Fred Rogers would have turned 90 years old this week, and with two movies in production about his legacy, he’s been at the forefront of my twitter feed and my mind. The trailer for one of the movies, the documentary Won’t You Be My Neighbor?, was recently released, and watching behind the scenes interviews with Rogers, those close to him speak so fondly of him and clips from his long running children’s show, a rush of nostalgia consumed me.
Was Mister Rogers too pure for this world? Is he proof that goodness prevails? Is my affinity for him so strong simply because I spent my innocent formative years watching him take off his shoes and put on his slippers? Did we deserve him? The answer to all of these questions, I want to cautiously say is, yes? Fred Rogers was, simply, good. I don't want to say he was "the best," because a superlative like that feels too boastful, and uncharacteristic of him. But the thoroughness with which he committed to his thoughtfulness was wholly good. And the consideration he gave towards other people's—mostly children's—perceptions of the world is practically an anachronism in today's world.
The immediacy at which we operate these days doesn't allow for personalities like Mister Rogers to blossom. To run the risk of sounding like a millennial-hating old person, retweeting or giving a thumbs up are hollow gestures compared to the intimacy of conversation and active listening. They might be validating, but they're in no way satiating. Additionally, it’s hard to not feel completely adrift when grown adults in high-paying jobs are seriously suggesting that teachers take up arms to attack students, should those students bring guns to school. And while we know that the ethical standards of a PBS children's show is unrealistic to hold up to the real world, it isn't unrealistic to yearn for that sort of decency.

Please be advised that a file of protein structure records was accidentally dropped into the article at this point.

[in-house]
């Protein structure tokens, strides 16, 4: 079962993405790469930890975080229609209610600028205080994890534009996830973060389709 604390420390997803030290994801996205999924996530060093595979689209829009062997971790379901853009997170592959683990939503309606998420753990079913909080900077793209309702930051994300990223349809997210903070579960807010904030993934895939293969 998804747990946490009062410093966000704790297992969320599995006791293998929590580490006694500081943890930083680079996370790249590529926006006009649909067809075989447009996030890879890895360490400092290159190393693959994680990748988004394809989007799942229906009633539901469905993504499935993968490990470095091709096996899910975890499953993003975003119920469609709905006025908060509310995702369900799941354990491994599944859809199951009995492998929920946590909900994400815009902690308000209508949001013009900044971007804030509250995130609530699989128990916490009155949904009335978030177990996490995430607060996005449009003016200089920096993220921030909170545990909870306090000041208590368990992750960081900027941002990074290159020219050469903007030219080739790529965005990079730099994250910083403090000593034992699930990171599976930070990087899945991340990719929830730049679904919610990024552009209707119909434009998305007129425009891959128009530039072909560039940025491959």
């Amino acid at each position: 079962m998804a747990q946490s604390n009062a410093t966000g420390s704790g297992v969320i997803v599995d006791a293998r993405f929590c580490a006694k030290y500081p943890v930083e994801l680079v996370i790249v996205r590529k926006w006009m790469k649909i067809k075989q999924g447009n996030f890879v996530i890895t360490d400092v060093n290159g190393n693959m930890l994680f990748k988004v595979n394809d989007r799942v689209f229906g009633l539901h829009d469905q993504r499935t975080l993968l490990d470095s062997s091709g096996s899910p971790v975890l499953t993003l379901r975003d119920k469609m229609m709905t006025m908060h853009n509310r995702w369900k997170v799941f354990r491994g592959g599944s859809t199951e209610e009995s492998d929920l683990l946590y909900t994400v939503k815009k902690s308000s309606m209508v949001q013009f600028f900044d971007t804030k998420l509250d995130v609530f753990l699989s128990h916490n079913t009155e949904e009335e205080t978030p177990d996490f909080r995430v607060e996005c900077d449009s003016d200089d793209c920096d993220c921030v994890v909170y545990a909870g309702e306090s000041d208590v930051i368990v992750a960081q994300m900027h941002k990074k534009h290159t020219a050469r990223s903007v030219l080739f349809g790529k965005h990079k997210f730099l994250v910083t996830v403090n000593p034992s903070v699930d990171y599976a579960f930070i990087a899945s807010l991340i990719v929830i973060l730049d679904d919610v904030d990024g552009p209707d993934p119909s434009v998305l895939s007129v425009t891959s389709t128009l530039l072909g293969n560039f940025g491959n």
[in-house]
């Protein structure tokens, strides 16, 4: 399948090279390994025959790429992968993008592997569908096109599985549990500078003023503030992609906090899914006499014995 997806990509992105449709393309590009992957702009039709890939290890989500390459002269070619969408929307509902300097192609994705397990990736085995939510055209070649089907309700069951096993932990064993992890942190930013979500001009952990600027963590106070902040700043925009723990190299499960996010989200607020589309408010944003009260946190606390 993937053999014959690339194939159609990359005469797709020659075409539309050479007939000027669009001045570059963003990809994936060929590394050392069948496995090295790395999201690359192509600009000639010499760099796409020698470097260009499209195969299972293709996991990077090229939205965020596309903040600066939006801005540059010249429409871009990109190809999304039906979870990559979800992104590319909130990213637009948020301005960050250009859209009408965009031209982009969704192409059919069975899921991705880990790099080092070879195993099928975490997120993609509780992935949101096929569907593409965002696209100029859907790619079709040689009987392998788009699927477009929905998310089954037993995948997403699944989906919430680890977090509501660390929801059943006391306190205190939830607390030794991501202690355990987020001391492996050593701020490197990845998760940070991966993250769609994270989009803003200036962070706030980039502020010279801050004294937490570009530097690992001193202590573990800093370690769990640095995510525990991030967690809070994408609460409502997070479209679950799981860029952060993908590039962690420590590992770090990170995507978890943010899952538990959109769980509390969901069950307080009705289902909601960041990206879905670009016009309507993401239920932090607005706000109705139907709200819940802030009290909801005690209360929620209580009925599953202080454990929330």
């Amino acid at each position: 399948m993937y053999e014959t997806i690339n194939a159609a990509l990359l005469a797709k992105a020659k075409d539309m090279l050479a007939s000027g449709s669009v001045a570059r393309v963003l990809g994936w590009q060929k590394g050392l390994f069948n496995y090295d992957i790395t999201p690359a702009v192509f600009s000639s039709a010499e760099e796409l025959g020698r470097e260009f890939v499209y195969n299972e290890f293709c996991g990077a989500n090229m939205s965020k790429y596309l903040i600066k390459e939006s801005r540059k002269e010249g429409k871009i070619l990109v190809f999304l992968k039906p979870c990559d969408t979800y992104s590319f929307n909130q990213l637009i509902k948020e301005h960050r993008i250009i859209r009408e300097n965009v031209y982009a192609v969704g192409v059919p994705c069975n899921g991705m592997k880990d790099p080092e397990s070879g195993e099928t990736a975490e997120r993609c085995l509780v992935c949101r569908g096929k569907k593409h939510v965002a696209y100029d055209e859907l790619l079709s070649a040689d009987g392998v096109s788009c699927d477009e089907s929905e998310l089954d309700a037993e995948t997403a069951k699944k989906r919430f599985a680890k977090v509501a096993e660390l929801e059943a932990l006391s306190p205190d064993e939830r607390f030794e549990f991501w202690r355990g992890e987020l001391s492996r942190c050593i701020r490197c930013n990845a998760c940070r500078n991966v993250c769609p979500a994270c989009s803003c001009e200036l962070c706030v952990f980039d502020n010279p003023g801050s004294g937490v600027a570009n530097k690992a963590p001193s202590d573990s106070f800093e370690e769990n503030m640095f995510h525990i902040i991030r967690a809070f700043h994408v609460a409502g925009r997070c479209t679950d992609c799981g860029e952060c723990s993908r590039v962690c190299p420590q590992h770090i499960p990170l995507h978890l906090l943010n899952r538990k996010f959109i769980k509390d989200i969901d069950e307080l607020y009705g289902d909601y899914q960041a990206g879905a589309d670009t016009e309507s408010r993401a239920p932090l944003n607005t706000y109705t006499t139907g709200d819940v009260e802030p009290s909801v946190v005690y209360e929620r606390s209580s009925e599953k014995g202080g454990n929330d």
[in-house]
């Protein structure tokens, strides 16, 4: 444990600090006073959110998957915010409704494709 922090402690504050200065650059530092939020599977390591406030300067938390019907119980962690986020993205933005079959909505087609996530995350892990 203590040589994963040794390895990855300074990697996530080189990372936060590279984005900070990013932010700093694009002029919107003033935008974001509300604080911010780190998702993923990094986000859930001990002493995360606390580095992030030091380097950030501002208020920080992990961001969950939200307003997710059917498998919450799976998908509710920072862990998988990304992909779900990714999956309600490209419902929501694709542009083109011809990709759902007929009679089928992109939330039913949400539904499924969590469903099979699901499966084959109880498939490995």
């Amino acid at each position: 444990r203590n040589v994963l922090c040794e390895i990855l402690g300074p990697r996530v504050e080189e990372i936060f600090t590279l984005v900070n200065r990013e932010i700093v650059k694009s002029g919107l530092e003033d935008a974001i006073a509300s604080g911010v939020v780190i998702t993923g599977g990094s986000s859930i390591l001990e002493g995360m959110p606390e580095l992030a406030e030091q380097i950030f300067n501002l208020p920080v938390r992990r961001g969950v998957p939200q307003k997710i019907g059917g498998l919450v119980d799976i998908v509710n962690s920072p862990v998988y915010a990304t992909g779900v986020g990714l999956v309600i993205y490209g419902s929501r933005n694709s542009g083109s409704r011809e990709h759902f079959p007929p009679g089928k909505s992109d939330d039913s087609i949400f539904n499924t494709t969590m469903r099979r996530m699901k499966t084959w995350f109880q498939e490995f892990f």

Besides, Rogers was very much the man in real life that he portrayed on TV. In the same way Walter Cronkite served as the voice of reason at 7pm for an entire generation, Mister Rogers offered us the reassurance of sanity while the sun was still high in the sky. But the popularity of cable and digital programming has chipped away at the singular authorities on decorum that everyone could tune into. Browsing through children’s programming today is borderline visual assault. Anyone who’s had to navigate Netflix’s Kids’ section knows that perusing shows aimed at preschool and early elementary-aged kids is like wandering through an aggressively animated Toys R’ Us aisle (RIP, btw.) There are very few live-action television shows for kids that aren’t gameshows or hosted by other children. No offense to other children, but they don’t have the finesse to navigate tough issues the way Mister Rogers was able to explain the assassination of Robert Kennedy. Neither do the pups from PAW Patrol.
While there may never be an individual who can fill his loafers in the genre he dominated, there are definitely figures who embody his thoughtfulness and kindness without seeming disingenuously saccharine—who at the very least provide a glimpse of what it would be like to modernize his spirit and worldview for the Trump era. So the next time you find yourself feeling helpless or down after reading an all-caps tweet from the president attacking a late-night host, check out the good works of these fine people. You might feel better.